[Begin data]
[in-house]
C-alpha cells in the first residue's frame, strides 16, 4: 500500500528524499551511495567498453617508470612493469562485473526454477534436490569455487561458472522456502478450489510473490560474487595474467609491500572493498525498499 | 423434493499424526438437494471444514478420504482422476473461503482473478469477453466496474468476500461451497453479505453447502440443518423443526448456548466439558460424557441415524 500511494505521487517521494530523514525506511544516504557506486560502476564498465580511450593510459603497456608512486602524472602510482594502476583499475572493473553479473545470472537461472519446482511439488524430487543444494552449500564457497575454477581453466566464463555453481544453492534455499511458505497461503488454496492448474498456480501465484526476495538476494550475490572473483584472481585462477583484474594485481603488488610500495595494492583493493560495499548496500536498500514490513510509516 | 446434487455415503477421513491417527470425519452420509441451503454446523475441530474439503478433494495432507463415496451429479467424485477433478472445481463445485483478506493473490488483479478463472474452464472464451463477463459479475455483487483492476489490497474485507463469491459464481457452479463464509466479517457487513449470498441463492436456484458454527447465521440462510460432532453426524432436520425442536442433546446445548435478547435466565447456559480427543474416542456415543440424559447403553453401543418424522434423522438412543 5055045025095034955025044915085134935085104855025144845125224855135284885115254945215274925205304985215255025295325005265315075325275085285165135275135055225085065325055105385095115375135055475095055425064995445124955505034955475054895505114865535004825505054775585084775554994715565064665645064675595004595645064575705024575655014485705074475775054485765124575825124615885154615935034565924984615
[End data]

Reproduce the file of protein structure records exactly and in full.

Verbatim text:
[in-house]
C-alpha cells in the first residue's frame, strides 16, 4: 500500500528524499551511495567498453617508470612493469562485473526454477534436490569455487561458472522456502478450489510473490560474487595474467609491500572493498525498499 | 423434493499424526438437494471444514478420504482422476473461503482473478469477453466496474468476500461451497453479505453447502440443518423443526448456548466439558460424557441415524 500511494505521487517521494530523514525506511544516504557506486560502476564498465580511450593510459603497456608512486602524472602510482594502476583499475572493473553479473545470472537461472519446482511439488524430487543444494552449500564457497575454477581453466566464463555453481544453492534455499511458505497461503488454496492448474498456480501465484526476495538476494550475490572473483584472481585462477583484474594485481603488488610500495595494492583493493560495499548496500536498500514490513510509516 | 446434487455415503477421513491417527470425519452420509441451503454446523475441530474439503478433494495432507463415496451429479467424485477433478472445481463445485483478506493473490488483479478463472474452464472464451463477463459479475455483487483492476489490497474485507463469491459464481457452479463464509466479517457487513449470498441463492436456484458454527447465521440462510460432532453426524432436520425442536442433546446445548435478547435466565447456559480427543474416542456415543440424559447403553453401543418424522434423522438412543 5055045025095034955025044915085134935085104855025144845125224855135284885115254945215274925205304985215255025295325005265315075325275085285165135275135055225085065325055105385095115375135055475095055425064995445124955505034955475054895505114865535004825505054775585084775554994715565064665645064675595004595645064575705024575655014485705074475775054485765124575825124615885154615935034565924984615